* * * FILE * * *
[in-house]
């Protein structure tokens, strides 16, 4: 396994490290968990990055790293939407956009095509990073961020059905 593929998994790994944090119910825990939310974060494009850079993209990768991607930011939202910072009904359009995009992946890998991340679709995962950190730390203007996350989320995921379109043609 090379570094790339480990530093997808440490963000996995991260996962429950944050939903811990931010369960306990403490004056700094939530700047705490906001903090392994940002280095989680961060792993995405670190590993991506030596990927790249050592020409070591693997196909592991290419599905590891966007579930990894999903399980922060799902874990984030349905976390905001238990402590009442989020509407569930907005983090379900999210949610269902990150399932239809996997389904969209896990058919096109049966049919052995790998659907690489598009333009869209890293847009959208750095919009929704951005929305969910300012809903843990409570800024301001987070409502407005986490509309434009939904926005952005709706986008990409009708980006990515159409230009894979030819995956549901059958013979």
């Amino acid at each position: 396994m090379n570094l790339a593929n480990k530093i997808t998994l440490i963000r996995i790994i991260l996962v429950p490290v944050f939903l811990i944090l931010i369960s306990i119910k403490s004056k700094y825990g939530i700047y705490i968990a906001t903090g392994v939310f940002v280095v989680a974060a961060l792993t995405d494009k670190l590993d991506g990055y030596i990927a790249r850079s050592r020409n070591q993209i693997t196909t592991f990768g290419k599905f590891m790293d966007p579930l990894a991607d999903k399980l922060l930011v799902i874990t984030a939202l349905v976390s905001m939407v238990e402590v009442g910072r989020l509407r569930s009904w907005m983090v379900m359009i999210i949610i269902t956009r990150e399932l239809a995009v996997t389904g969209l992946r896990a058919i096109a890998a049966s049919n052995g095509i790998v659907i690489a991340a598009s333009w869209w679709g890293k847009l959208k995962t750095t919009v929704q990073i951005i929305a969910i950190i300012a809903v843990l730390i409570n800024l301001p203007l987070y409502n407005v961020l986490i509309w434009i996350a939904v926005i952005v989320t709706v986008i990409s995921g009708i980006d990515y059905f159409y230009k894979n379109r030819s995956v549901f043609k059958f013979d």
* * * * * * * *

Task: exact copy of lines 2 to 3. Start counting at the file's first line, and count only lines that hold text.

């Protein structure tokens, strides 16, 4: 396994490290968990990055790293939407956009095509990073961020059905 593929998994790994944090119910825990939310974060494009850079993209990768991607930011939202910072009904359009995009992946890998991340679709995962950190730390203007996350989320995921379109043609 090379570094790339480990530093997808440490963000996995991260996962429950944050939903811990931010369960306990403490004056700094939530700047705490906001903090392994940002280095989680961060792993995405670190590993991506030596990927790249050592020409070591693997196909592991290419599905590891966007579930990894999903399980922060799902874990984030349905976390905001238990402590009442989020509407569930907005983090379900999210949610269902990150399932239809996997389904969209896990058919096109049966049919052995790998659907690489598009333009869209890293847009959208750095919009929704951005929305969910300012809903843990409570800024301001987070409502407005986490509309434009939904926005952005709706986008990409009708980006990515159409230009894979030819995956549901059958013979």
């Amino acid at each position: 396994m090379n570094l790339a593929n480990k530093i997808t998994l440490i963000r996995i790994i991260l996962v429950p490290v944050f939903l811990i944090l931010i369960s306990i119910k403490s004056k700094y825990g939530i700047y705490i968990a906001t903090g392994v939310f940002v280095v989680a974060a961060l792993t995405d494009k670190l590993d991506g990055y030596i990927a790249r850079s050592r020409n070591q993209i693997t196909t592991f990768g290419k599905f590891m790293d966007p579930l990894a991607d999903k399980l922060l930011v799902i874990t984030a939202l349905v976390s905001m939407v238990e402590v009442g910072r989020l509407r569930s009904w907005m983090v379900m359009i999210i949610i269902t956009r990150e399932l239809a995009v996997t389904g969209l992946r896990a058919i096109a890998a049966s049919n052995g095509i790998v659907i690489a991340a598009s333009w869209w679709g890293k847009l959208k995962t750095t919009v929704q990073i951005i929305a969910i950190i300012a809903v843990l730390i409570n800024l301001p203007l987070y409502n407005v961020l986490i509309w434009i996350a939904v926005i952005v989320t709706v986008i990409s995921g009708i980006d990515y059905f159409y230009k894979n379109r030819s995956v549901f043609k059958f013979d």